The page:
Lazy Fishing

This is an odd topic.  Over the many years, I have spent fishing, I have asked myself this many times when sitting up in the same swim each week.  I am 100% confident the fish are close by or will pass through my swim in the time I will be there.  So, why bother with all this walking around looking for them.  The conclusion I have come to (for myself), it depends on the circumstances of your fishing, I feel.  How dedicated are you to catching fish on that particular day?  This can be affected by the stresses of life or are you just looking for a break from it all.

I have found over the years, this can certainly play a key factor in some of my fishing trips.  I think it’s a very good thing and it can help your fishing for future trips.  You just need to make sure this doesn’t become the normal route.  The car park swim is the best example of this on most lakes.  Oddly enough in the past ten years, these have become the best swim on the lake.  Probably because they have been ignored in the previous twenty!  On one particular lake, I avoided this swim for some time, until one day I had no option.  I had seen fish, it just felt right and that swim went on to produce some stunning fish for me.


Even when my fishing is going very well, I still find that I fish the same swim, my favourite margin spots.  If you read all my blogs, it has not done me very well this year so far.  I sat there the other day and started to think about this and then thought I should do a blog – Why I was in the swim again?

I personally feel that out of all the little margin spots on this lake (and along the day bank), this swim gives me the best chances of banking a big lump.  So far over the past couple of years, my biggest is a 34 lber.  The swim offers the perfect opportunity as I am hidden behind the bushes.

I drop my bait the other side of the Beech leaves and sit back.  There is also plenty of room to play the fish once you have them under control and under your rod tips.  All the other swims are very tiny or very open with you sitting in full view of passing fish.  I did move around before on my quick one-rod trip.  It became clear to me that the fish were moving freely up and down this bank and they would pass this swim every time.  It’s more or less in the middle of this bank and the other thing I was worried about was the disturbance of catching a fish.  However, I realised one day that a carp 20 or 30 yards down the bank would never know and I soon found myself catching two fish, within my four-hour fishing window, until this year when all have to list so far is one.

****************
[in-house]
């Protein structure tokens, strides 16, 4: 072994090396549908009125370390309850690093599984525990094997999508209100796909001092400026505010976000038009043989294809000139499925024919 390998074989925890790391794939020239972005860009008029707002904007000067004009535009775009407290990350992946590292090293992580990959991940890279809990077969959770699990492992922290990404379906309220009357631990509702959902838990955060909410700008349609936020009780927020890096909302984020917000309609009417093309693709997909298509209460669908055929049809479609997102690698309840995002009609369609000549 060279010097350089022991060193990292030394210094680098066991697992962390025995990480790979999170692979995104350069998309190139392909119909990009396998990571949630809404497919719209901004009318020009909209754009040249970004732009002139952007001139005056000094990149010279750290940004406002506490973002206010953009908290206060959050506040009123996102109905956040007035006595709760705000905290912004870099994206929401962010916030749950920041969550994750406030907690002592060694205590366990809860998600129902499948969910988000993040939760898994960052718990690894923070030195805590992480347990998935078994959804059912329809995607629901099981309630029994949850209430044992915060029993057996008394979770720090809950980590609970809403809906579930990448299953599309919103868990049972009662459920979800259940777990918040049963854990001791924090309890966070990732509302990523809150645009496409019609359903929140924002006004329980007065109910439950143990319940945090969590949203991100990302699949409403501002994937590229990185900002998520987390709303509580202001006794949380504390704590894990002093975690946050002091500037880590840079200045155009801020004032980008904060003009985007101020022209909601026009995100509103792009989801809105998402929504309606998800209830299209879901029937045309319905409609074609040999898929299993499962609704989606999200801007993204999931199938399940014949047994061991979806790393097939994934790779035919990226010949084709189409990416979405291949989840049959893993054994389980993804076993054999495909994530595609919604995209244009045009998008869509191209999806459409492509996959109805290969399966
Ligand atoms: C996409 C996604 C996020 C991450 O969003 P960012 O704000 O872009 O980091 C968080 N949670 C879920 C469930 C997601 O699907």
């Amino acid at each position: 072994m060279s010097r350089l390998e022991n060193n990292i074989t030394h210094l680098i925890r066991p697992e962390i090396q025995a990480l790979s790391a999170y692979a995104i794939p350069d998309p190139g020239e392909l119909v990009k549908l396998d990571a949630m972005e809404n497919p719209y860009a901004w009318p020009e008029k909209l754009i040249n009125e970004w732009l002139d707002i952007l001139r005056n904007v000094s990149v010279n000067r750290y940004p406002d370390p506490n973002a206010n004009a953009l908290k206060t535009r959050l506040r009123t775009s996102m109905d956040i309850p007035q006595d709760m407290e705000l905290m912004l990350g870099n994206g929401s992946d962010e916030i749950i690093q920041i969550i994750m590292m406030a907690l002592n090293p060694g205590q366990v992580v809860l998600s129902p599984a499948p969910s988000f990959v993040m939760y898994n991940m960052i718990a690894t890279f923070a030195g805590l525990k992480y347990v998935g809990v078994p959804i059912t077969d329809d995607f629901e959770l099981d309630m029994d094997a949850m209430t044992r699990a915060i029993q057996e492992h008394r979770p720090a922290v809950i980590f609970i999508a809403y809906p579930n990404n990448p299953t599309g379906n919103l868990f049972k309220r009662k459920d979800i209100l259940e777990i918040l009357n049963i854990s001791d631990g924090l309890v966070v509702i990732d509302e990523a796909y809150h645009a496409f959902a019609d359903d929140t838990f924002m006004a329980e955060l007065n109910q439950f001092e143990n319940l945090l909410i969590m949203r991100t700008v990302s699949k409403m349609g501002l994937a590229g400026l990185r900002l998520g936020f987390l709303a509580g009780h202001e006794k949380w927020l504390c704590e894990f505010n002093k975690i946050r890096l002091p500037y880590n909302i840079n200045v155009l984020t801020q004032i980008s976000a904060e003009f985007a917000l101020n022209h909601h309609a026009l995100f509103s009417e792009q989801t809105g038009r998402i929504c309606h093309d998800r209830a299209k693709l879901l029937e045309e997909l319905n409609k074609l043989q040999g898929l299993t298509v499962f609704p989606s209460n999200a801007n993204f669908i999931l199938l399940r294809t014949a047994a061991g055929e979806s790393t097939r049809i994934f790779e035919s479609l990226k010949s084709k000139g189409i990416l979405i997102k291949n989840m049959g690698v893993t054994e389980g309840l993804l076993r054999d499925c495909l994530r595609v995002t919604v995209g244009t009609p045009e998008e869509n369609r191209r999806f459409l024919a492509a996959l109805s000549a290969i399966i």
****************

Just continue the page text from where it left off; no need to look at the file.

I still see the fish moving along this bank, so why change spot?  This is the big question I am facing currently and the answer this time was move on.  This is a lesson learnt for the future.

Hope This Helps



About richardhandel

I would like to give a brief snap shot of my life and introduce myself; My name is Richard Handel and was born in 1965 in Suffolk. I have worked as a UK Operation & Intermodule Manager for a shipping company. I live in Hampshire now and am married with 2 young children, both girls so I am a bit outnumbered even the cat is a girl! I have been fishing since I was about 7 years old. I started on small local rivers in Suffolk, then moved onto gravel pits and then carp fishing. My personal best is a 39.08 mirror, over recent years I have started river fishing again, on the Hampshire Avon, this is a nice break from the carp lakes. My life has turned a big corner this year, the company I was working for relocated their Operation centre to Estonia. I was offered a job at the head office in London. This would have meant a 5 day commute and working in Stratford. As a family, we did not fancy this, as I would hardly spend any time with the children (and the Mrs). So after 22.5 years, I was given a nice redundancy package and with my wife is working full time. I became the house husband. This has meant a complete turn around in my fishing, as I can pick and choose when I go. I have found a splendid new syndicate to fish this year, which includes 5 lakes and some 8 miles of river with only 150 members. It's an amazing change to the way I am able to fish. I am now trying to start my own tackle business and make a bit of a name for myself in the world of fishing, as I have retired from real work. Richard
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